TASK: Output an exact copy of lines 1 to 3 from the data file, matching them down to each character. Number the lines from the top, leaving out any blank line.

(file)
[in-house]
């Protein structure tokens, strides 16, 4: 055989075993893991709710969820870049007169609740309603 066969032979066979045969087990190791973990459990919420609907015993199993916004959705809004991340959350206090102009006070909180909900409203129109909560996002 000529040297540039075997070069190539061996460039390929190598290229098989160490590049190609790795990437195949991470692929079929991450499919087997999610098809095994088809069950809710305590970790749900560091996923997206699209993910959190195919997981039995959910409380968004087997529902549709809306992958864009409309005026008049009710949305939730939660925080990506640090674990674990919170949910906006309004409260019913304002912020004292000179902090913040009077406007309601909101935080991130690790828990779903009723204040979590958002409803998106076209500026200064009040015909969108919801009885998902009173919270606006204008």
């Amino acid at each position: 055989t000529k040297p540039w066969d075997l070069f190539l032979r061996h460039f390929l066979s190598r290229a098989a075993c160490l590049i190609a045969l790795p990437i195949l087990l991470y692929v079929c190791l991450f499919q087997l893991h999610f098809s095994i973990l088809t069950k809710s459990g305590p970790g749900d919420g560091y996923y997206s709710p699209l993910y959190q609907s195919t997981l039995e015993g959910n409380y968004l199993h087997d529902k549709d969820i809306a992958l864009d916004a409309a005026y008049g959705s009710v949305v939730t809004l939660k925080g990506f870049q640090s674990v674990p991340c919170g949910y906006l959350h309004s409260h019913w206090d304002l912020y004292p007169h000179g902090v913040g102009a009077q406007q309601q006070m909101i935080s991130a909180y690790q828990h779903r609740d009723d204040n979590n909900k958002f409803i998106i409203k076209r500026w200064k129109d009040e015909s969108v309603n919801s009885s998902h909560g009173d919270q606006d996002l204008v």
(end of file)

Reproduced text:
[in-house]
């Protein structure tokens, strides 16, 4: 055989075993893991709710969820870049007169609740309603 066969032979066979045969087990190791973990459990919420609907015993199993916004959705809004991340959350206090102009006070909180909900409203129109909560996002 000529040297540039075997070069190539061996460039390929190598290229098989160490590049190609790795990437195949991470692929079929991450499919087997999610098809095994088809069950809710305590970790749900560091996923997206699209993910959190195919997981039995959910409380968004087997529902549709809306992958864009409309005026008049009710949305939730939660925080990506640090674990674990919170949910906006309004409260019913304002912020004292000179902090913040009077406007309601909101935080991130690790828990779903009723204040979590958002409803998106076209500026200064009040015909969108919801009885998902009173919270606006204008």
């Amino acid at each position: 055989t000529k040297p540039w066969d075997l070069f190539l032979r061996h460039f390929l066979s190598r290229a098989a075993c160490l590049i190609a045969l790795p990437i195949l087990l991470y692929v079929c190791l991450f499919q087997l893991h999610f098809s095994i973990l088809t069950k809710s459990g305590p970790g749900d919420g560091y996923y997206s709710p699209l993910y959190q609907s195919t997981l039995e015993g959910n409380y968004l199993h087997d529902k549709d969820i809306a992958l864009d916004a409309a005026y008049g959705s009710v949305v939730t809004l939660k925080g990506f870049q640090s674990v674990p991340c919170g949910y906006l959350h309004s409260h019913w206090d304002l912020y004292p007169h000179g902090v913040g102009a009077q406007q309601q006070m909101i935080s991130a909180y690790q828990h779903r609740d009723d204040n979590n909900k958002f409803i998106i409203k076209r500026w200064k129109d009040e015909s969108v309603n919801s009885s998902h909560g009173d919270q606006d996002l204008v």